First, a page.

For example, some suggest that alcohol addictions are only thought to be a disease if an individual consumes large quantities of alcohol over a prolonged period. Others state that diseases are illnesses that are not a result of an accident.
With this in mind, alcohol addictions could well be viewed as a disease. This is because as individuals begin to rely on alcohol, they consume large quantities of alcohol for an extended period.
Sadly, this eventually impairs an individual’s central and peripheral nervous system, including their brains. The change in the brain’s chemistry due to prolonged exposure to alcohol leads to an inability to stop drinking.
Here, an alcohol addiction develops, causing various signs and symptoms to arise. An individual battling an alcohol addiction would struggle significantly to overcome their addiction independently and would require professional treatment.
In addition to the above, another contributing factor that often dictates whether an alcohol addiction is a disease surrounds an individual’s ability to recover from an alcohol addiction.
Sadly, less than 20% of people that receive treatment for alcohol addictions are thought to remain sober for more than a year. This means that 80% of those that have received treatment for an alcohol addiction are prone to relapse.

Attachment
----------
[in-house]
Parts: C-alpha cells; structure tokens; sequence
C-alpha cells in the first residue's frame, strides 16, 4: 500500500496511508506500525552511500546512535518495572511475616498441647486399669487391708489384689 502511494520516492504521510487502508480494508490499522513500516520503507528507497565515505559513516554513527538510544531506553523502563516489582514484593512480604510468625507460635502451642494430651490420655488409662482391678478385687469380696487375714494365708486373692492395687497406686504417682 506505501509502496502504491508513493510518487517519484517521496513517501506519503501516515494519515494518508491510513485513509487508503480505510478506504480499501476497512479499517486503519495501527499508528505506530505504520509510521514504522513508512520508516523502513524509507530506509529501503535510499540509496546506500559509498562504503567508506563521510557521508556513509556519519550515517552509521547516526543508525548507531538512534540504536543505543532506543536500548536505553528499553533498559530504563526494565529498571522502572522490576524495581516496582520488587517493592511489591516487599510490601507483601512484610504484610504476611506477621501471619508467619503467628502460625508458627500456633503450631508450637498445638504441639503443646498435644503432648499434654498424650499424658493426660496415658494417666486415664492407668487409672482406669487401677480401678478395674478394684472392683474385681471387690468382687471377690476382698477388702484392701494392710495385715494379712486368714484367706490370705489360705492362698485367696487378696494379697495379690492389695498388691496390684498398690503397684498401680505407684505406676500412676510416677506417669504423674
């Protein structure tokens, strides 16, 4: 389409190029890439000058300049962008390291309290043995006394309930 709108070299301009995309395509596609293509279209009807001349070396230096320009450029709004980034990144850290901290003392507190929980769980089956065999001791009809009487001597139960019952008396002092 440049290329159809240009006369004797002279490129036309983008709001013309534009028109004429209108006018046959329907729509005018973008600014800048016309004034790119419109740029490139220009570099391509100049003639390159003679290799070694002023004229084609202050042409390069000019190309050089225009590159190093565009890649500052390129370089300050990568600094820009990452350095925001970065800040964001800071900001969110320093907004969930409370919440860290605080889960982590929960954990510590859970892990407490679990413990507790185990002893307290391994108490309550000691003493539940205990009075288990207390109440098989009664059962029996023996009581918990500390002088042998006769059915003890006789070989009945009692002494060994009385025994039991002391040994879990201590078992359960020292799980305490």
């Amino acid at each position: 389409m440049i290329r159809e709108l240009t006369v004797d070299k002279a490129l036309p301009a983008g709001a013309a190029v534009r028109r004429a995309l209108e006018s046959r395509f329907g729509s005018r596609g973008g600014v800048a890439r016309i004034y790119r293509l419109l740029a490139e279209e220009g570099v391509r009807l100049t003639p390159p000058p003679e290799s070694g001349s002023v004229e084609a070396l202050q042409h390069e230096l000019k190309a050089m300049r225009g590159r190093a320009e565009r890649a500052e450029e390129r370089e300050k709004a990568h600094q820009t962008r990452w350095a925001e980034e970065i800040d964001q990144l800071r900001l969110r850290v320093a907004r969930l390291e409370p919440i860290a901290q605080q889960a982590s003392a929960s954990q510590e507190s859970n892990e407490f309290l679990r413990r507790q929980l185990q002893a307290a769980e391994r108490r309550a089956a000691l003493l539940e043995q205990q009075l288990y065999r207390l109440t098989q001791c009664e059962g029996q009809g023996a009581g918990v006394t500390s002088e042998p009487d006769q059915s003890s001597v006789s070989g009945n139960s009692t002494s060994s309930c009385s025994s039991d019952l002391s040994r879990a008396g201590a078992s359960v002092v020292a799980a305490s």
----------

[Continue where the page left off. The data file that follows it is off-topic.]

Many believe that relapses occur because an individual decides that they do not want to live a life without alcohol. However, this is sadly not true. Relapses arise when an individual is triggered or struggles to navigate life without the support of alcohol.
In this instance, alcohol addictions are considered to be a disease as an individual that relapses will find that the signs and symptoms of their disease arise once again.
Disease or Disorder: Does It Really Matter?
Although various sources frequently debate whether alcohol addiction is a disease, research provided by academic and health care professionals suggests that alcohol addictions are diseases.
Irrespective of whether an individual personally believes that alcohol addiction is a disease, it cannot be denied that alcohol addictions are severe illnesses that significantly reduce the quality of an individual’s life.
Furthermore, regardless of whether an individual believes that alcohol addictions are diseases or not, the need for treatment cannot be overlooked. Just as any physical and psychological illness or disease requires treatment to alleviate the overall consequences, alcohol addictions do too.
Is Alcohol Addiction A Disease?
While many people worldwide will continue to argue that alcohol addictions are not diseases, at Cassiobury Court, we believe that alcohol addictions are diseases.
As a result, we provide a wealth of rehabilitation treatment to those struggling with alcohol addictions to ensure they have the tools they need to overcome the disease that has hindered their life.
Contact Cassiobury Court Today
If, upon reviewing the above information regarding “is alcohol addiction a disease?”, you believe that you may have developed an alcohol addiction, we would encourage you to contact us today.
If you would like to talk to us and find out more about the support, guidance and treatment we can provide you with, please call 01923 369 161 today.